When you are not allowed to speak about and confess your pain and hurt, when you are forced to stay silent, the pain of that makes whatever you are going through exponentially worse. While not everyone tries to silence you out of a desire to hurt you, the end purpose is always to control you. To change what you need, to match what they want or believe. All the more why we should allow ourselves permission to come before the throne of God and be as loud as needed to release the pain inside us.

God did not create us to remain silent in our pain. There are numerous examples in scripture where Holy men and women, the disciples, and Jesus Himself, cry out in anguish over what is happening. When we learn that Jesus is in such anguish over what He has to do that He is literally sweating blood, how can anyone tell us that we can’t feel the same intense pain? Christ was called a “man of sorrows” for a reason. While He did not STAY crying out in pain and suffering, He absolutely grieved when it was needed to cleanse and refocus. He regularly withdrew to pray and commune with God. It is ridiculous to believe that Jesus did not include cries of His heart in his communion with His Father.

Freedom Comes When We Honor That Part of Us Hurting and Needing Release

Often times we get stuck in a cycle of grieving because we don’t allow ourselves to grieve as we need to. We look to the advice of others because we do not believe what we know we need to do. Many times, we are so afraid that if we open the door to truly pour out every ounce of anguish and bitterness in our soul, we will stay there. When in truth, refusing to release the pain you are feeling, internalizing it and silencing your heart’s cry, is the thing that keeps you where you don’t want to be. Repeating lessons and pain in different areas of your life, is God’s call to you to fully open yourself up to Him. God is calling to you from the depths of your pain and hurt, waiting for you to turn to Him and let Him comfort and redeem your pain.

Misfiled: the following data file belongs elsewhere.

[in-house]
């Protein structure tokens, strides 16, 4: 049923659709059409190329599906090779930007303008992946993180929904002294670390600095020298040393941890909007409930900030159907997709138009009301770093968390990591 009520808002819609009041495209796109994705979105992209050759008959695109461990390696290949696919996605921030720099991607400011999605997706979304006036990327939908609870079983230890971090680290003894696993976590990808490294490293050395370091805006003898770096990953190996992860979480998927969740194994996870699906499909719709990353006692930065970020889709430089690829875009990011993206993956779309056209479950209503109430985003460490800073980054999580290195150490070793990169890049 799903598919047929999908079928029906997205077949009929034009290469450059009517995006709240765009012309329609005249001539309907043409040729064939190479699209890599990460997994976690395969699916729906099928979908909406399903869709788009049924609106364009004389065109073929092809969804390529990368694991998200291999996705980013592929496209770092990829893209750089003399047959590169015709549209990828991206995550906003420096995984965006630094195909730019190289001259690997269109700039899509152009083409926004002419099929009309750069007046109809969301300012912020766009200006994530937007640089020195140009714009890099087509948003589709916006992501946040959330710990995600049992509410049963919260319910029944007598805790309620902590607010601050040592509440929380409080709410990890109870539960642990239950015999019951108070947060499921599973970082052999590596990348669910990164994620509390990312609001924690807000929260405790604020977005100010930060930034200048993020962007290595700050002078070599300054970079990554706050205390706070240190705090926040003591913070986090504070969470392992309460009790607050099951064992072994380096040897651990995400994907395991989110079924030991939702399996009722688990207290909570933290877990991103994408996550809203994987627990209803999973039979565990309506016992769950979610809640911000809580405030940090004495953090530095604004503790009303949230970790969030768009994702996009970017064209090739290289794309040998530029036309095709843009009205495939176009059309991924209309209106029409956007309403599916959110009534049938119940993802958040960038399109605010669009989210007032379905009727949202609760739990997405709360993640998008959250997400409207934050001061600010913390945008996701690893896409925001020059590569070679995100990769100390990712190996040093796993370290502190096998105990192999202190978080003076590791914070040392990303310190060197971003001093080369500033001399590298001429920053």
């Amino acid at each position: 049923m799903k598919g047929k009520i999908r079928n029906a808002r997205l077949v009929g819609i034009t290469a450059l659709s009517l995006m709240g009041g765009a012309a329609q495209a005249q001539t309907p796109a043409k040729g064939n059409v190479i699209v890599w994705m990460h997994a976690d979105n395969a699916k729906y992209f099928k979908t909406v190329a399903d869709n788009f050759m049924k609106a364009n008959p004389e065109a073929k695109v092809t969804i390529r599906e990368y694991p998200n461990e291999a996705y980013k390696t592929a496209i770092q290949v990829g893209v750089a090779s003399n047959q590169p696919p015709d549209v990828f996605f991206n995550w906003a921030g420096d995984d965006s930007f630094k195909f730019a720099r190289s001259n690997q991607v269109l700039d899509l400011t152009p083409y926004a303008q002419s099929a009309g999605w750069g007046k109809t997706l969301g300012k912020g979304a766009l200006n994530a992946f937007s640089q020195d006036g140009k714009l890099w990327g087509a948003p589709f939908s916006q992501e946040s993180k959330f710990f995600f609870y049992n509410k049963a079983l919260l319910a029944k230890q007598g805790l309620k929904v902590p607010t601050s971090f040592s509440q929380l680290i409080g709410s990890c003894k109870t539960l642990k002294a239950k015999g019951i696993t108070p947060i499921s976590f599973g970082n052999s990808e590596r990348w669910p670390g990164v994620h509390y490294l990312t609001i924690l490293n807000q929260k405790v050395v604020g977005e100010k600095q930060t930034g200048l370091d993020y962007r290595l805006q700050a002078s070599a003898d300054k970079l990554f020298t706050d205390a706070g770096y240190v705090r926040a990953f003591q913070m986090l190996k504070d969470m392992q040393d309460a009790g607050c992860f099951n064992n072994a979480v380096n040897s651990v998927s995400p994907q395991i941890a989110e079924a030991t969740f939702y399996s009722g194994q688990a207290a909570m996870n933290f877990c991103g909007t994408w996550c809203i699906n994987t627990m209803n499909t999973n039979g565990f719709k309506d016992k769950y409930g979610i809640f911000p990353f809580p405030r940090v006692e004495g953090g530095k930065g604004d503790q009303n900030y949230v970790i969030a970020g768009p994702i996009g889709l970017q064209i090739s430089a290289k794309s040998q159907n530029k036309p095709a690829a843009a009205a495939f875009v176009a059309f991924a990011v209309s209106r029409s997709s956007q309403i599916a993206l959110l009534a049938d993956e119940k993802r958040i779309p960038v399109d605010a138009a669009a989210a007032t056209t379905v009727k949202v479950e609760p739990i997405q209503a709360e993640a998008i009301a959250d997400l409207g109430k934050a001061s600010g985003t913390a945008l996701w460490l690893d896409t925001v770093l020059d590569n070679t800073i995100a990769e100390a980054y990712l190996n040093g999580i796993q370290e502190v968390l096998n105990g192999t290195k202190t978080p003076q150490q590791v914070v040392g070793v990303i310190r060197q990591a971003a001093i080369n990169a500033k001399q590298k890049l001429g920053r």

Jesus is the Great Comforter and our Healer. He redeems what has been taken from our lives in ways we can’t possibly imagine. But we have to let Him in so that He can move in our lives. Trying to control your pain, to “stay strong” or comparing your suffering to others, prevents God from being able to move. God will never force Himself or His will upon us. He offers what He has promised, and we get to choose to let Him in.

If you are in physical, emotional, and spiritual pain as a result of trauma and the things of this broken world, why are you holding on to it? Instead of begging God to change whatever it is or getting angry when He doesn’t do want you want Him to, why not try a true heart cry? Give yourself permission to say whatever you need to, in whatever way you want, to the God who sees you. Give God everything that hurts then be still and let Him fill you and comfort you!

Some of the biggest turning points in my own healing have come from these gut-wrenching, guttural cries from the depths of my wounded heart. God is waiting for you to let Him in. Cry out to Him today, and release the “control” you have created to not feel the pain. When you pour yourself out before God, I promise you He won’t let you stay there, and He will fill you up in ways you never knew you needed.

When Pride Masks Itself as Strength and Gets in The Way of Healing

I am a fighter. I believe in wrong and right, have a passion for justice, and embrace the reality that life is a fight sometimes and that fight requires courage and strength. To me, courage is getting up after every blow, brushing the dust off your back and charging forward into the battle again, hopefully a little wiser and with more knowledge than before. This is how I have lived my life as long as I can remember, and how I still will live my life. But my life has been harder than it needed to be, I’ve fought demons that no one should ever have to fight, and I’ve been on the verge of destruction and defeat, eating the dirt that I’m thrown down into as I struggle to get back up, more times than I can count. Everytime, I’ve pulled myself up and stood strong ready to fight again. This is something that I am proud of, that I never gave up.